LONDON, England (CNN) -- The world's largest, fastest fully solar-powered boat is currently being built in preparation for a round-the-world tour.
Planet Solar will be the world's largest and fastest solar-powered boat and is expected to cross the Atlantic in two weeks.
The spectacularly futuristic-looking "Planet Solar," which is 100 percent powered by sunlight, is the brainchild of Swiss engineer Raphael Domjan, a former paramedic with a passion for innovative design and renewable energies.
The 35 meter vessel is currently being built in Kiel, Germany and will be finished early next year. If all goes according to plan, the boat will begin sailing summer 2010 -- first in Europe and then around the world.
The boat can travel at up to 14 knots (26k/m) -- the first solar-powered boat to travel at such high speeds. It is projected to cross the Atlantic in just two weeks.
It is Domjan's ambition to show that it is possible for boats to travel at high speeds without emitting any carbon dioxide.
"[I] to show that we can change, that solutions exist and that it's not too late," Domjan writes on his Web site.
"Using technology and our knowledge to better promote renewable energies is the way towards a lasting world."
"Planet Solar" will be covered in 470 square meters of solar panels -- the equivalent of two tennis courts. This means it will have particularly high energy absorption.
Twenty-three percent of absorbed sunlight will be converted into energy that the boat can run on, compared with 17 percent for average panels, according to Danny Faigaux of Grand Chelem Management who is Planet Solar's project manager.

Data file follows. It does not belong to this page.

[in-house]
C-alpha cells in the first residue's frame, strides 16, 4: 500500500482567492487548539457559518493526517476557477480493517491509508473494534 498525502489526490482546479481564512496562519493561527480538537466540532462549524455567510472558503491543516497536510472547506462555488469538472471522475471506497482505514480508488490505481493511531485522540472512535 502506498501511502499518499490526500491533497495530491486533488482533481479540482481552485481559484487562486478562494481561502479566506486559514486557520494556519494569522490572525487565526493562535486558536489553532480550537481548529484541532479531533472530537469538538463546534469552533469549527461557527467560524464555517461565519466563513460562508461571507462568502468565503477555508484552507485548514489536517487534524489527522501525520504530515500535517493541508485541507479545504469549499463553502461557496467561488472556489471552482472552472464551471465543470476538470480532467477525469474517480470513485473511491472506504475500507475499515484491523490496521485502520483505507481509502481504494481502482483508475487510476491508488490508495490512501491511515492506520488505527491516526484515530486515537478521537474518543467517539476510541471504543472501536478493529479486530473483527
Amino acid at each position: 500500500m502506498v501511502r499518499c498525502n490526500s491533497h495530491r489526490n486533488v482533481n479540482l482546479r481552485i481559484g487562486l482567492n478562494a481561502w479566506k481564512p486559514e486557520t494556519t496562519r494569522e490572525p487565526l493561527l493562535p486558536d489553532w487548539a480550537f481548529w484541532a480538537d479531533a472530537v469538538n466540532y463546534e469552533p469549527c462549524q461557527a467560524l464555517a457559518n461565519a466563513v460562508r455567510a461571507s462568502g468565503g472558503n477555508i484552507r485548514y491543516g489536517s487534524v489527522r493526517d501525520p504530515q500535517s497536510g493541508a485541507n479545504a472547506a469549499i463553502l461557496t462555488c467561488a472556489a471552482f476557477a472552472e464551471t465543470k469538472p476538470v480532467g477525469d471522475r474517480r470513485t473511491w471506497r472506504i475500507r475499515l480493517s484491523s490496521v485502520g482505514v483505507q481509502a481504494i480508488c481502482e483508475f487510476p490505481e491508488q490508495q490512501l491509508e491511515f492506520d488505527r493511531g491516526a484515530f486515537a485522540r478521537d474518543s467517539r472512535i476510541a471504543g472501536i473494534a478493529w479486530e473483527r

"Raphael Domjan wanted to create something radically different," Faigaux told CNN. ""The first man sailed around the world 500 years ago and Raphael thought it was about time we did it in a different way."
To teach people about alternative ways of consuming energy, a makeshift "village" made from giant, inflatable material, will accompany the boat at every port-of-call. People in the various cities -- up to 500 at any one time -- will be able to visit the three inflatable "spheres" in the village and learn about ecology, economy and about the boat itself.
At first, Planet Solar's team had a hard time finding funding for their ambitious project. Then they met Immo Stoher, a reputed German investor who "fell in love" with the boat's design and decided to fund the €8 million ($11,5 million) project.
See more images of the impressive solar boat
But relying only on solar energy may prove very hard, maybe impossible, in some parts of the world where bad weather prevents sun light from coming through.
Batteries on the boat will allow it to navigate, even with no sunlight, for three days, said Faigaux. But Planet Solar will still run into real difficulties if it encounters bad weather for more than three days.
"That's why we have partnered with the French meteorological institute, "Meteo France" and they will constantly update the skippers on Planet Solar about the best possible routes to take and those to avoid," Faigaux insisted.
To help Domjan take on these challenges, he asked famous French sailor Gerard D'Abouville to join him on the round-the-world adventure.
D'Abouville, the first man to have crossed both the Atlantic and the Pacific by rowing, gleefully accepted. He has long been involved in questions of sustainable development and said he looks forward to taking part in such a challenge.
The tour in Europe -- going to Hamburg, Paris and London -- will come before the world tour to test shorter distances and for the crew to get accustomed to the boat.
In April 2011, the team will embark on their round-the-world tour, stopping in dozens of cities along the way, with the educational "village" to be set up each time.